The canon of a franchise is a system of classification that separates official media products from unofficial media products and official releases that are "disowned" by the right holders or not intended to actually "happen" in the fictional universe. These systems serve to determine which characters, locations, events, etc. "actually" exist in a series' fictional universe. Many franchises have official canons established by creators of the series, companies owning franchise trademarks, and other sources of authority. Unlike many other franchises, the Mario franchise and its many spin-off series do not have an officially recognized canon. Therefore, arguments over canonicity (canon vs. non-canon) are purely speculative, and are of no importance to wiki articles. Instead of using canonicity to determine the inclusion of various sources in our articles or the manner in which the articles are organized, the Super Mario Wiki opts instead to focus on Nintendo's involvement in a given source. Any officially licensed appearance, including Super Mario Bros., Hotel Mario, and The Super Mario Bros. Super Show! are considered official because Nintendo either developed the product itself or authorized another company to use the Mario brand. In the context of the articles, all official sources can be considered canonical and should be treated as such by all users. The Wiki voted to organize sources by series, meaning that Super Mario 64, Super Mario Kart, and the Nintendo Comics System may each be in a different section of the article. However, this does not mean any source of information is more canonical than the other. In no way should the organization of wiki articles be considered an assertion of what is canon in the Mario series. Instead, the organization of an article is simply a way to convey information in the most effective and efficient manner possible.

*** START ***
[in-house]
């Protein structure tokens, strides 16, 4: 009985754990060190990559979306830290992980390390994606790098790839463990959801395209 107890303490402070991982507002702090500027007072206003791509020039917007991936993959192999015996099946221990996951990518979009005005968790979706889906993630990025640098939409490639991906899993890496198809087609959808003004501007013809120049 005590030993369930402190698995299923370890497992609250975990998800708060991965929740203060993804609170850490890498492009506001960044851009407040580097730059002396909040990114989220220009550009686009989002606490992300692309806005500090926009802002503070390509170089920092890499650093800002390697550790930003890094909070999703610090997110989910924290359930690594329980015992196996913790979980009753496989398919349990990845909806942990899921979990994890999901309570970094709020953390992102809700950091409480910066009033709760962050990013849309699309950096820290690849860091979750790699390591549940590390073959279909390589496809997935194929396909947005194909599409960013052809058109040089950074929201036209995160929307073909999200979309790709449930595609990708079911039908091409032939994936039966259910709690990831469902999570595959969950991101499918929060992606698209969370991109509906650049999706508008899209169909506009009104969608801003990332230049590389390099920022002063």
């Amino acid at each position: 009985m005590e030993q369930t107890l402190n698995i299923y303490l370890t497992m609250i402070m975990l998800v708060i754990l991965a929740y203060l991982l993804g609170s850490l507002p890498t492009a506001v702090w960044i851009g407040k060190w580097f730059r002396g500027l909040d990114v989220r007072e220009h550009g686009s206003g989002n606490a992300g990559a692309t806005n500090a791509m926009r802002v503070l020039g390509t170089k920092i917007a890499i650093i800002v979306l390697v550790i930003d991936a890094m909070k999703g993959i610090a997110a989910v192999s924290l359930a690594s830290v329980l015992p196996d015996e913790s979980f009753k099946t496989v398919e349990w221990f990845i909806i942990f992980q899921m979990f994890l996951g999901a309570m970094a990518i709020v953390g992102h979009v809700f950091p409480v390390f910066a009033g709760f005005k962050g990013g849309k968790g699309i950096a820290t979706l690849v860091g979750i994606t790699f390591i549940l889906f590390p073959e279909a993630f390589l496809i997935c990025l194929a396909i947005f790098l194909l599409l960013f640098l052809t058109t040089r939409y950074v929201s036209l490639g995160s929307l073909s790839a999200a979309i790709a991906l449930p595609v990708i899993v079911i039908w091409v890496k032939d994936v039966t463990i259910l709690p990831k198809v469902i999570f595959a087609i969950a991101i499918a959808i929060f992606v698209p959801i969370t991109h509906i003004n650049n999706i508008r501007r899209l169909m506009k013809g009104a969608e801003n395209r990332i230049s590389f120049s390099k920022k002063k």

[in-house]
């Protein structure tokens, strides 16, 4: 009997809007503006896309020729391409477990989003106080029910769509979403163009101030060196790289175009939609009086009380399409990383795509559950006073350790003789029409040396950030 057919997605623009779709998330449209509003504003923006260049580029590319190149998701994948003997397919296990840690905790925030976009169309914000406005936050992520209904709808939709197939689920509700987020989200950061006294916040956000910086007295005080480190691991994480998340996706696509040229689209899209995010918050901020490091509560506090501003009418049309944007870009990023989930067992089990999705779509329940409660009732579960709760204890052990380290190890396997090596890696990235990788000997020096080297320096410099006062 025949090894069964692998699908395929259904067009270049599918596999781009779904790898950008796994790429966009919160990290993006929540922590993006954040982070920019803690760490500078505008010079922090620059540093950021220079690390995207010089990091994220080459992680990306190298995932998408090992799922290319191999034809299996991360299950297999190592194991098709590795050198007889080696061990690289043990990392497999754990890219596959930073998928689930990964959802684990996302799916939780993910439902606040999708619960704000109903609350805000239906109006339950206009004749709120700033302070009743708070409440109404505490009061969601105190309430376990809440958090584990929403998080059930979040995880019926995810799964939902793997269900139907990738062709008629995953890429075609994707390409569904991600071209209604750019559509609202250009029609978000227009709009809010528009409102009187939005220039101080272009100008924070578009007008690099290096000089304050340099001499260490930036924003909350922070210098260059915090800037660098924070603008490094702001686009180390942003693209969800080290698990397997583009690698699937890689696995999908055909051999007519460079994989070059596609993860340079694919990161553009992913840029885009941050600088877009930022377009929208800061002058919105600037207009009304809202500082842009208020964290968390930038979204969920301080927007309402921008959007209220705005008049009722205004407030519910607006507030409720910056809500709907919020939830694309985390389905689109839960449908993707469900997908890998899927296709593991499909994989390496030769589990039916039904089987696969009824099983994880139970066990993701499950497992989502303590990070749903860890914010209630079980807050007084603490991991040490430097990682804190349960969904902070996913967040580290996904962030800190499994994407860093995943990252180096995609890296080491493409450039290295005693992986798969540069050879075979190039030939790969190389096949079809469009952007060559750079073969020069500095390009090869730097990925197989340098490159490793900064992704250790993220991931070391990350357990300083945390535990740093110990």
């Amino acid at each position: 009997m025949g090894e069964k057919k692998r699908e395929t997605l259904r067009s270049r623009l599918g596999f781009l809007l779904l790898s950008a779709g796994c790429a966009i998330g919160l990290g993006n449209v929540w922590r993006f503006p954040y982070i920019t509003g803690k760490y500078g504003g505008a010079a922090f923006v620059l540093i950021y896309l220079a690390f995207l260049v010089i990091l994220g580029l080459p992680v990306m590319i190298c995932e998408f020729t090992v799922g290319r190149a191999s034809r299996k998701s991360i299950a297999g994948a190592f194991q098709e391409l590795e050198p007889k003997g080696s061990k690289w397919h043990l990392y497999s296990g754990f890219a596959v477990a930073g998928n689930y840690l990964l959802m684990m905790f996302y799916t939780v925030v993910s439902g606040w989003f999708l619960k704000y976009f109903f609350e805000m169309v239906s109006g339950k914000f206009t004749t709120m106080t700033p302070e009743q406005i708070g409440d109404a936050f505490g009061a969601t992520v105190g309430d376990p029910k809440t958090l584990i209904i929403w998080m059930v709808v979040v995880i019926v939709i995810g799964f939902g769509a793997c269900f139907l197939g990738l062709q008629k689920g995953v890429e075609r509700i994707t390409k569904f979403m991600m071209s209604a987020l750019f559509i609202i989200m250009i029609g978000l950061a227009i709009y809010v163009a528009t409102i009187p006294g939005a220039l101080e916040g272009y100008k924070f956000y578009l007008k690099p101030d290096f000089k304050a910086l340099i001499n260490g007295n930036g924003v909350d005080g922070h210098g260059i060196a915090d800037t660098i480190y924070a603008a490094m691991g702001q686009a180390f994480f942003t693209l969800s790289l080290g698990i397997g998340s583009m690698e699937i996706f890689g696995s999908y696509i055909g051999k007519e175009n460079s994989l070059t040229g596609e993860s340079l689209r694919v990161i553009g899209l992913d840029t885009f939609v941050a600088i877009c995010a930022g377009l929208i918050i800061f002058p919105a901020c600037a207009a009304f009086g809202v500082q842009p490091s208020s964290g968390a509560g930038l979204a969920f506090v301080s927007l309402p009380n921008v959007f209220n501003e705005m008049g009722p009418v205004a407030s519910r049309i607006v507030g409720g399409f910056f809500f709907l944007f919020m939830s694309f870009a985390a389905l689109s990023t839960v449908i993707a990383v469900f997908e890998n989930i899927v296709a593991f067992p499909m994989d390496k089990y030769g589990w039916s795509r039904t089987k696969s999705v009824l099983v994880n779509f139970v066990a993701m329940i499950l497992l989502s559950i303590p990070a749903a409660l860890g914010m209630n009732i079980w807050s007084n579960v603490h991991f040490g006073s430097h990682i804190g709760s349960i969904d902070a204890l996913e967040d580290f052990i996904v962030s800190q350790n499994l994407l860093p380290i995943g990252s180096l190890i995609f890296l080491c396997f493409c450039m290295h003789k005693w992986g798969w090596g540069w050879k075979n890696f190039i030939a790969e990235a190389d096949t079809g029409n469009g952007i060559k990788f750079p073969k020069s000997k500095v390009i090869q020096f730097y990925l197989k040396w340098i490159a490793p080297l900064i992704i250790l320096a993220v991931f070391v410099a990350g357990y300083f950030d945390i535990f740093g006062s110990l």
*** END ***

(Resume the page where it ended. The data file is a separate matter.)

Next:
Of course this does not mean there are not discrepancies between different installments of the greater Mario franchise. However, since there is no official canon, editors should not hold the events of one source to a higher canonicity than another, even if they disagree with each other. Discrepancies should be noted in articles, but not speculated on. Essentially, it is perfectly fine to include disagreements created by different media products and it is not the responsibility of the writers to fix continuity errors. The wiki's goal is to cover the entire Mario series, not to resolve discrepancies between different sources of information. Ultimately it is of no importance whether a particular source is "more canonical" than another source.
Information regarding the development of a source, such as pre-release and unused content (unused characters and other scrapped video game ideas, for example) should be appropriately documented in sections regarding the development of a video game, character, etc.
Lastly, it should be noted that, canonical or not, the Super Mario Wiki only covers official content, as well as unofficial but notable mainstream cameo appearances and knockoffs that have been acknowledged by Nintendo itself. Fan creations, such as fan-fiction, fan-made video games, or fan-theories, are not to be referenced within our articles.